Chicago Tribune

Owner of New Central Hotel Named in a True Bill.

The first indictments under the "government’s "vice zone" law were returned yesterday. Joseph Farris and his wife, Mathilda, owners of the New Central Hotel, 35 South Clark Street, being named. This hotel was the first to be raided, and has long been spoken of as "protected."

The indictments were returned before Federal Judge Carpenter of the United States District court, in the absence of Judge Landis, who has been recently handling the criminal docket.

Hendricks In Again

Jacob Hendricks, former Aurora constable, is also named on the list of true bills. Jacob, apparently spent the most of his time of late getting into or out of trouble. The indictment charges him with using the mails to conduct a lottery, but he has been arrested since then on a charge of concealing liquor to evade the internal revenue tax.

Much of Hendrick’s annoyance and some of his arrests came from alleged anti-American utterances. During the heydey of the attacks by the Republican, Thompson city hall organ, upon the draft he was "roughly handled" in Aurora for his activities as a circulator of that sheet.

Among other indictments are:

These on the List.

Florence White, former postmistress, Franklin Park, charging theft of $1,020 from the mails; Frank Rafferty, Bruno Benucci, and James W. Boyle, theft of army goods from cars; William J. Brusek, John Ripel, James H. Coleman, Block Payne, F. W. Riffe, and Robert Lewis, theft from the mails; Walter E. Goulding, forging postal money orders; Francis Giroalo, mailing obscene matter; Randolph Johnson, Benjamin Levin, and Clarence M. Andgren, draft evasion; Edward C. Wooddell and Arthur Vitez, using the mails to defraud; Hattie Burdette, selling liquor to soldiers and sailors in uniform.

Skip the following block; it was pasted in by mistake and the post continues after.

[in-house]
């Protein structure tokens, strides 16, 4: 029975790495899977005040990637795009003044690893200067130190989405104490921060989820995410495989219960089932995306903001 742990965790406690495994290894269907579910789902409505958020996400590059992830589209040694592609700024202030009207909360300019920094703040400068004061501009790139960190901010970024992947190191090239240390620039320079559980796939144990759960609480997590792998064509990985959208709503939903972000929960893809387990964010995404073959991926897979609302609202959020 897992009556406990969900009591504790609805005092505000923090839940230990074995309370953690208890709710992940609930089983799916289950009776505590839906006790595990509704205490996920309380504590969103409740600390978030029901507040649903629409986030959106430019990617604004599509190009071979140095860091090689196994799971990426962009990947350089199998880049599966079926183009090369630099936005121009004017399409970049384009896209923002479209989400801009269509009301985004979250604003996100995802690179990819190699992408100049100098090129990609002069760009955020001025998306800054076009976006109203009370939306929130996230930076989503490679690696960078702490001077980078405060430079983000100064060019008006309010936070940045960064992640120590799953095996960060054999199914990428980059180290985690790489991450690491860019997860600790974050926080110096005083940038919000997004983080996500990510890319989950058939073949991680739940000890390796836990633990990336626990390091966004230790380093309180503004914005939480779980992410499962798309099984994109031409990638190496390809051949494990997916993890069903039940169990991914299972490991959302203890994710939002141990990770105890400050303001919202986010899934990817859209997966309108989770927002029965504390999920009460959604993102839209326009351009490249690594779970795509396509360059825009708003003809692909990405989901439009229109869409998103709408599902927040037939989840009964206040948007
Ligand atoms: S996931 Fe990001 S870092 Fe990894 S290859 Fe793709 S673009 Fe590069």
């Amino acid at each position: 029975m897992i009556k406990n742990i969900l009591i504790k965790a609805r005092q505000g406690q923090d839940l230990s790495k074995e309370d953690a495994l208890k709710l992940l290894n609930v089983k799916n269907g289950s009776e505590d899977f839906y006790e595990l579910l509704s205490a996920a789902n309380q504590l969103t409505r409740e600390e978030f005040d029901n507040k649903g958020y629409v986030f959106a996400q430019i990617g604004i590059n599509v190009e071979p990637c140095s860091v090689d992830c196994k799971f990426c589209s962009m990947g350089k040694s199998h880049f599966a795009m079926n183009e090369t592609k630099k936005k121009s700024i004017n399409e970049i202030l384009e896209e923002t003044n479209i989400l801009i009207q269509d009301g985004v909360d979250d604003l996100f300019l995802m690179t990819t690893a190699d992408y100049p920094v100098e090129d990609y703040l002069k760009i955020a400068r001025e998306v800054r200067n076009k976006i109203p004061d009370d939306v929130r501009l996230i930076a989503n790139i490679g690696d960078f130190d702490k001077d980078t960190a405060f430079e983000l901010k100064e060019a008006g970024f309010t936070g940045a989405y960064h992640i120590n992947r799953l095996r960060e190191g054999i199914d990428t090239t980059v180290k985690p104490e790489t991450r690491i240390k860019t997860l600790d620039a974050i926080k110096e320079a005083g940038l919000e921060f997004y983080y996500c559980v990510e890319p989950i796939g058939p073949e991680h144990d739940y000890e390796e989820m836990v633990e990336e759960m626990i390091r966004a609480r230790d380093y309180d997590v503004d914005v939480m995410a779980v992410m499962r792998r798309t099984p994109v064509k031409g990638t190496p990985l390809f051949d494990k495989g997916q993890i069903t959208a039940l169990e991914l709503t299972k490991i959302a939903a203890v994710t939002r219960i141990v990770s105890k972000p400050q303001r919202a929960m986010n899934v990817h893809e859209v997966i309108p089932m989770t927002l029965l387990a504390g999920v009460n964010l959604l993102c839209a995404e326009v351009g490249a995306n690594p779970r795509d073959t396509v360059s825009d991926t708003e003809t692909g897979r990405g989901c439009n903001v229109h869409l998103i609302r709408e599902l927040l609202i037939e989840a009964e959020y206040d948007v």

Military Guard Perils Saloons.

Yesterday three employés of the quartermaster’s depot filed an affidavit with the department of justice charging that John Libussiwski, proprietor of the saloon at Thirty-ninth street and Ashland avenue, had refused to sell them soup, and when they explained that they were employés of the quartermaster’s depot had said, "Damn the United States government."

Col. A. D. Kniskern, the depot quartermaster, has hesitated about asking that the saloons be closed in the central manufacturing and stockyards district. He has said that if the saloon-keepers didn’t sell liquor to soldiers he would meet them half way.

Company M of the Fortieth infantry is now doing guard duty at the depot. More troops are expected when the new warehouses are completed.

Saloons at Cicero may be affected by bringing infantry companies from Fort Sheridan to guard the goods stored at the Hawthorne racetrack.

Federal officers yesterday raided the homes of Cordelia Butler in the 4900 block of Wabash avenue; Miss Bert Evans, in Jackson boulevard; and Mrs. Rose Luke in Ogden avenue. Investigators for the Committee of Fifteen presented evidence to the department of Justice that liquor was begin sold at these houses without a government license, Supt. Thrasher of the committee said last night. The women are held to the United States commissioner.


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